2. Let yourself feel the emotions. Cry, yell, hit a pillow, just let it out. And then, walk yourself through the emotions, really thinking about what’s stimulating them, to find the root of where they are coming from. Give them the attention they deserve and do not simply push them aside; trauma needs to be approached and not hidden from. I find this process also takes me out of the emotional reaction and puts me into an analytical state instead; it stops the negative emotional spiral by making me curious about it and taking me outside of it to look in, instead of being trapped inside it.

3. Remind yourself of where you are now. I like to tell myself, “You are safe, you are okay. Things are different now, I am different now, and now is NOT then.” Feel free to take that, or come up with a mantra of your own that feels reassuring to you. I also like to remind myself here of all that I am doing to keep myself healthy like diet changes, exercise, Vitamin C IVs, mistletoe, saunas, enemas, supplements, etc. It helps to quell the anxiety monster. 

4. Then, I like to do what I’m doing now, write about the experience. I go through what triggered it, what it felt like, and what I did to calm myself so that I become more and more aware of my current emotions surrounding cancer and which ways of addressing them are working best for me. This may not be writing for you; it may be recording a voice diary or a video, talking with a loved one or therapist, creating a piece of art that expresses how you were feeling and how you are feeling now, going for a walk and simply reflecting on the experience and your process (or lack of a process) for dealing with it, or any number of activities that facilitate this reflection and this processing for you.

5. And finally, do something that makes you feel good! Acknowledge that you have just gone through something difficult and give yourself permission to decompress from it. Watch your favourite movie or TV show, read a good book, have your favourite treat (sugar-free, or maybe this is one of those times that you let yourself cheat 😊), call a friend, take it a little easier at work or really dive in (whichever helps you most), spend some time on your favourite hobby, dance, sing, play with your furry roomates; whatever it is that gets you in that feel-good mood, do it!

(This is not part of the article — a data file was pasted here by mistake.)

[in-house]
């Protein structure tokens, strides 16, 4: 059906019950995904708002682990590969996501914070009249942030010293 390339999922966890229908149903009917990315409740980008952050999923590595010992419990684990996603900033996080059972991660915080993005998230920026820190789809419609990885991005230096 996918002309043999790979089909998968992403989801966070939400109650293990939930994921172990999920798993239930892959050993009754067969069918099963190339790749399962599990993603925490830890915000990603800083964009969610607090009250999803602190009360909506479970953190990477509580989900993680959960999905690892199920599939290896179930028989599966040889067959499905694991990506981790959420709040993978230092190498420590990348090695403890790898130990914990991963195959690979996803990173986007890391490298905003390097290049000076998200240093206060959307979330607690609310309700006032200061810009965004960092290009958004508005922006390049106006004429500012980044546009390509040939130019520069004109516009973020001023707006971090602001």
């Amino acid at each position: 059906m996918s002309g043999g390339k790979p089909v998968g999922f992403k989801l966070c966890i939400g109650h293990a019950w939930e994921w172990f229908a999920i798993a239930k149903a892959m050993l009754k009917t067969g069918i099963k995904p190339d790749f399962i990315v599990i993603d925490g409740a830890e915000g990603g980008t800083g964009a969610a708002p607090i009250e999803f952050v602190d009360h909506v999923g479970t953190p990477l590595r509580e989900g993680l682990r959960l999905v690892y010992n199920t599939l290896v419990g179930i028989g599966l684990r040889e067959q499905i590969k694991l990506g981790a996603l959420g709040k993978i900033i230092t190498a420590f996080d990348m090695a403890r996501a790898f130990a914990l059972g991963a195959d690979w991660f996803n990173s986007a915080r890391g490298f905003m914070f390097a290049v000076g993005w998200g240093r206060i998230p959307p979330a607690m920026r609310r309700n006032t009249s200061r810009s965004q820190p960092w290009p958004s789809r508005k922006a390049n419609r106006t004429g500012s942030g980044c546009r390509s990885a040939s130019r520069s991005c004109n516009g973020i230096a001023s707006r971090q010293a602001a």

Dealing with trauma is scary as H-E-double-hockey-sticks. BUT, if we don’t face these emotions and allow ourselves to process them in a healthy way, they will just keep coming back around, like a bad ex. And you absolutely do not need to go through this process alone. I highly encourage you to find a counsellor or therapist who can support you in this next part of your cancer experience if you feel that it’s right for you. I’m a strong believer that everyone, cancer survivor or not, can benefit from therapy, and there is NO shame in asking for help. If you have any tips of your own for dealing with cancer PTSD, please leave a comment below or join us in the Orenda Cancer Community Facebook group and share them there! Now, I’m off to try and follow my own advice 😊

Happy Healing ❤️